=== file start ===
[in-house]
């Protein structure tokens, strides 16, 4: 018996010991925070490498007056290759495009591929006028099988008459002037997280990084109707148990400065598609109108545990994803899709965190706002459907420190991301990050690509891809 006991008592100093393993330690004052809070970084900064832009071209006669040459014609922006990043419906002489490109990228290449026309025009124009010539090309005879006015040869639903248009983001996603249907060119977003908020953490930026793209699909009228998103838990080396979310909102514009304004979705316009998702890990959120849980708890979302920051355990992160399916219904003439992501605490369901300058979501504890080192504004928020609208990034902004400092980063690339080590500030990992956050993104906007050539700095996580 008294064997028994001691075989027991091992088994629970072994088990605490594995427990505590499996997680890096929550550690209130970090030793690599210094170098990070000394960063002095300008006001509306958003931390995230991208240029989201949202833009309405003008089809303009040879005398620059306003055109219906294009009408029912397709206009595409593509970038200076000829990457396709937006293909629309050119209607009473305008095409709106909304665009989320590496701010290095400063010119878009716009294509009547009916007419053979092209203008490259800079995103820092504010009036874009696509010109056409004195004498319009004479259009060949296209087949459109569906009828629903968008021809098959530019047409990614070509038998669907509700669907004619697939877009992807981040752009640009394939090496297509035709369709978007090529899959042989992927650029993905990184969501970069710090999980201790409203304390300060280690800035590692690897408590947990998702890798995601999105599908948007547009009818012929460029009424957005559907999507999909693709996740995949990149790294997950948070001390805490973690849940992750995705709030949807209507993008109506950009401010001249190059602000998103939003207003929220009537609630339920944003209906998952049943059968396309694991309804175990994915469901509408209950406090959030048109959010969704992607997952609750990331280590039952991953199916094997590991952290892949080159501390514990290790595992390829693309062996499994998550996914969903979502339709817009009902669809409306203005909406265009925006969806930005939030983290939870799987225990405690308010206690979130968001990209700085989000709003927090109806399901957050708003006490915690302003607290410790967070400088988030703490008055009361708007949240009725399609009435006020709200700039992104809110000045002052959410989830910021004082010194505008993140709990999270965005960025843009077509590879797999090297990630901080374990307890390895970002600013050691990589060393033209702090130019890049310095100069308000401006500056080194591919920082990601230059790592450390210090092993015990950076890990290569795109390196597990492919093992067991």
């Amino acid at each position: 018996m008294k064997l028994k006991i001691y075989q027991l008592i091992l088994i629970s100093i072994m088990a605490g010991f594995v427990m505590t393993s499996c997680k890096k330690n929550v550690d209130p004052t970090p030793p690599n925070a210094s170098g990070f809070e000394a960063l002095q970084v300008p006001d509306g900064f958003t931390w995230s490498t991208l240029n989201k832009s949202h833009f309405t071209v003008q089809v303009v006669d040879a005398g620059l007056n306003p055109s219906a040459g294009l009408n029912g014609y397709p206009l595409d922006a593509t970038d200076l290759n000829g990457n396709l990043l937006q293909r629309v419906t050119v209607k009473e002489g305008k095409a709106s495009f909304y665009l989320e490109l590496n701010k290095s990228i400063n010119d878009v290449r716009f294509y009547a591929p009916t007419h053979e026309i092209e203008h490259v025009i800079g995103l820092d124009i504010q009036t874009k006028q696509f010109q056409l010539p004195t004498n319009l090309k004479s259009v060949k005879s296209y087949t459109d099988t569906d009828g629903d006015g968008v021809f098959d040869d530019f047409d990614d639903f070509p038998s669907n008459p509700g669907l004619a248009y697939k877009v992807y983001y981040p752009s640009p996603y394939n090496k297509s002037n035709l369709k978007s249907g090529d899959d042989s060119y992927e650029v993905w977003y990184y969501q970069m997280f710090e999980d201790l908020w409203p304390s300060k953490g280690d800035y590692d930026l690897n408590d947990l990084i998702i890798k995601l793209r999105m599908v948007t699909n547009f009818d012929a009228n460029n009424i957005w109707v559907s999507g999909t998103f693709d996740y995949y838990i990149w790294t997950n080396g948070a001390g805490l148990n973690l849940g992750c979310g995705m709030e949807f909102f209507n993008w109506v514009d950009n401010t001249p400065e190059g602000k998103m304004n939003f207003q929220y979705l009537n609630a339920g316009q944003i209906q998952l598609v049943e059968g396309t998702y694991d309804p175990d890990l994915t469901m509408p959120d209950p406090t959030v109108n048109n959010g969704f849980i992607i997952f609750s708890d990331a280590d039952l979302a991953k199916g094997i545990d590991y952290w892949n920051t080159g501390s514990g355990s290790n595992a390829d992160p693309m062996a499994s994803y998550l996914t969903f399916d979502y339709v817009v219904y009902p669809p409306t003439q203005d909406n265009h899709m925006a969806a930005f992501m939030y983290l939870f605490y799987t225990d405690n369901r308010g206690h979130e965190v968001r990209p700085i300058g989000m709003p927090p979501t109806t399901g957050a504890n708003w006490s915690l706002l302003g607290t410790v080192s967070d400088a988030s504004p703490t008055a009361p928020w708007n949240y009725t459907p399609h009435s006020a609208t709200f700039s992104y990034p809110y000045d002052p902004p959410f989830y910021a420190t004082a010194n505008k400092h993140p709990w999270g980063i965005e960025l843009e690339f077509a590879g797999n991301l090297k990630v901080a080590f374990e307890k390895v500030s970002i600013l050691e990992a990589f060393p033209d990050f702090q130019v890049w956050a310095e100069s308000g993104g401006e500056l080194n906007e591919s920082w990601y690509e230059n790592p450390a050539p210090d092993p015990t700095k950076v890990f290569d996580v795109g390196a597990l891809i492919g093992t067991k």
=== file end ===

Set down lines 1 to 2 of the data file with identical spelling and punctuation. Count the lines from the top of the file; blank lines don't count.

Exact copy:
[in-house]
């Protein structure tokens, strides 16, 4: 018996010991925070490498007056290759495009591929006028099988008459002037997280990084109707148990400065598609109108545990994803899709965190706002459907420190991301990050690509891809 006991008592100093393993330690004052809070970084900064832009071209006669040459014609922006990043419906002489490109990228290449026309025009124009010539090309005879006015040869639903248009983001996603249907060119977003908020953490930026793209699909009228998103838990080396979310909102514009304004979705316009998702890990959120849980708890979302920051355990992160399916219904003439992501605490369901300058979501504890080192504004928020609208990034902004400092980063690339080590500030990992956050993104906007050539700095996580 008294064997028994001691075989027991091992088994629970072994088990605490594995427990505590499996997680890096929550550690209130970090030793690599210094170098990070000394960063002095300008006001509306958003931390995230991208240029989201949202833009309405003008089809303009040879005398620059306003055109219906294009009408029912397709206009595409593509970038200076000829990457396709937006293909629309050119209607009473305008095409709106909304665009989320590496701010290095400063010119878009716009294509009547009916007419053979092209203008490259800079995103820092504010009036874009696509010109056409004195004498319009004479259009060949296209087949459109569906009828629903968008021809098959530019047409990614070509038998669907509700669907004619697939877009992807981040752009640009394939090496297509035709369709978007090529899959042989992927650029993905990184969501970069710090999980201790409203304390300060280690800035590692690897408590947990998702890798995601999105599908948007547009009818012929460029009424957005559907999507999909693709996740995949990149790294997950948070001390805490973690849940992750995705709030949807209507993008109506950009401010001249190059602000998103939003207003929220009537609630339920944003209906998952049943059968396309694991309804175990994915469901509408209950406090959030048109959010969704992607997952609750990331280590039952991953199916094997590991952290892949080159501390514990290790595992390829693309062996499994998550996914969903979502339709817009009902669809409306203005909406265009925006969806930005939030983290939870799987225990405690308010206690979130968001990209700085989000709003927090109806399901957050708003006490915690302003607290410790967070400088988030703490008055009361708007949240009725399609009435006020709200700039992104809110000045002052959410989830910021004082010194505008993140709990999270965005960025843009077509590879797999090297990630901080374990307890390895970002600013050691990589060393033209702090130019890049310095100069308000401006500056080194591919920082990601230059790592450390210090092993015990950076890990290569795109390196597990492919093992067991």